.        Assistens Cemetery Saturday th October, 

.              days when the world would have time to reflect on the consequences of taking leave of the state citizen and personal identity. th October, –”th January, 

ǁ

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.           Synchronized deathbeds in other parts of the globe September  – ∞ As Claus Beck-Nielsen’s death should not be regarded as something unique, but, on the contrary, as the farewell of humanity and the world community to identity and state citizenship, the seven-day deathbed should not only take place in Copenhagen, but simultaneously in other cities around the whole world. ¢ree plaster copies of the original effigy were sent as cargo to Cairo, Beijing and Herning. In these cities the effigies should lie on public deathbeds, synchronized with the deathbed in Copenhagen. And on computers and mobile telephones around the globe people would be able to follow the events in Copenhagen, via live-streaming: the deathbed, funeral cortège and burial.

Ǐ

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…Ç

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.¢e Burial           arrived at Assistens Cemetery. ¢e six pallbearers removed the coffin from the hearse and carried it the remaining few hundred metres to the grave. ¢e coffin was lowered into the grave, and Pastor Erik Bock performed the burial ritual: the blessing, the Lord’s Prayer and the casting of earth.

……

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Das Beckwerk (–)         the Danish state citizen, author, artist, performer, musician and human being etc., Claus Beck-Nielsen was declared dead. In  the corporation Das Beckwerk was established in his name. Das Beckwerk (–) was a transnational enterprise which had the globalised world-stage as its target and audience. ¢rough the staging of world politics, public spaces and media, Das Beckwerk attempted to create an active connection between the individual world citizen and contemporary world history. ¢us Das Beckwerk created stories concerning the hopeless, but necessary, attempt to intervene daily in world history. ¢ese stories took the form of walks, serial photography, video sequences, novels, performances, operas, installations, revolutions and other historical events. Stories about the common man and his heroic attempt to influence the creation of world history. On Çth January,  – at the end of the  days of mourning following the burial of Claus Beck-Nielsen, identity and the state citizen – the board of directors announced the closure of Das Beckwerk.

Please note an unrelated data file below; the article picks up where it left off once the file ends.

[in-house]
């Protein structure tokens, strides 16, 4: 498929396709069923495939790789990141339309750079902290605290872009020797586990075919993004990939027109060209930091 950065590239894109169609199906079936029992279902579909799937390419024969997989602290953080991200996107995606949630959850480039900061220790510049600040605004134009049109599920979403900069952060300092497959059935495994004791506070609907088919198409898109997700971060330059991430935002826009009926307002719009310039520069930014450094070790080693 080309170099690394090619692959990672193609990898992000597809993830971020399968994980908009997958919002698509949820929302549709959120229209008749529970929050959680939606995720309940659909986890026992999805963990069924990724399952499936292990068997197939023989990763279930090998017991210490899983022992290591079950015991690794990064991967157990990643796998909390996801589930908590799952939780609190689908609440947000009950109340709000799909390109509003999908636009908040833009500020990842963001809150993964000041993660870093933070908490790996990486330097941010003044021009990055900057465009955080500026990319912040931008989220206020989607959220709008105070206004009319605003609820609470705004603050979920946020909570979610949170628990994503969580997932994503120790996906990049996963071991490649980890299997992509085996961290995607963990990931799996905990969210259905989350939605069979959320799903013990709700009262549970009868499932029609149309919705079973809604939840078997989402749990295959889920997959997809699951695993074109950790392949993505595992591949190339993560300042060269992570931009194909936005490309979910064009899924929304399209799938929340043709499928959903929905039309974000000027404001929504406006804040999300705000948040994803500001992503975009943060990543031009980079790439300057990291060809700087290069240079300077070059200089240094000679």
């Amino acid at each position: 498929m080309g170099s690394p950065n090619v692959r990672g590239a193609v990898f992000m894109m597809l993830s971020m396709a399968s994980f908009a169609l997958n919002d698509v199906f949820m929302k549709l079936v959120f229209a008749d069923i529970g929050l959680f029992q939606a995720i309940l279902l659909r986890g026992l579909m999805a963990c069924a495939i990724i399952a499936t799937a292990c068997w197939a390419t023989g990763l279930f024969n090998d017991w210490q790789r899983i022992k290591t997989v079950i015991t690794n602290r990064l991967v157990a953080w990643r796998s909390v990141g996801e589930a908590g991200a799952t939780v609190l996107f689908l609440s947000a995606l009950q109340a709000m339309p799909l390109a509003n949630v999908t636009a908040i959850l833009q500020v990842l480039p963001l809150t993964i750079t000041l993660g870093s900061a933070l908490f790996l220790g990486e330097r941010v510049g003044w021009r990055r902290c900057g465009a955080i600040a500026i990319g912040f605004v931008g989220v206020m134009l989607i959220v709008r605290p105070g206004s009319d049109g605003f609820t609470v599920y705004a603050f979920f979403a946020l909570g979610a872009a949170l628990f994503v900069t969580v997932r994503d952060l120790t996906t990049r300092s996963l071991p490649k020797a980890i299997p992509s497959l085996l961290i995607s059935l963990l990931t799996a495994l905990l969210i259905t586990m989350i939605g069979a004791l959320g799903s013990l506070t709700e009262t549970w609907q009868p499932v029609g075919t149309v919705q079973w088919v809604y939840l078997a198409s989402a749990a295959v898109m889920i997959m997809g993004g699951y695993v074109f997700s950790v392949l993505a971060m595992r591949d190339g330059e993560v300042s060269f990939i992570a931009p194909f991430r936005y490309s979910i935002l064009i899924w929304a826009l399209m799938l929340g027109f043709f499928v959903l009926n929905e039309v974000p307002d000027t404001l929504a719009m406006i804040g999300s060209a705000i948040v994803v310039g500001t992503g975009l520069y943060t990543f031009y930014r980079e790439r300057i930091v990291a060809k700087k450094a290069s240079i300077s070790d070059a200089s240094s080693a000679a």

www.dasbeckwerk.com

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Beyond Identity I af Das Beckwerk  

,                   ...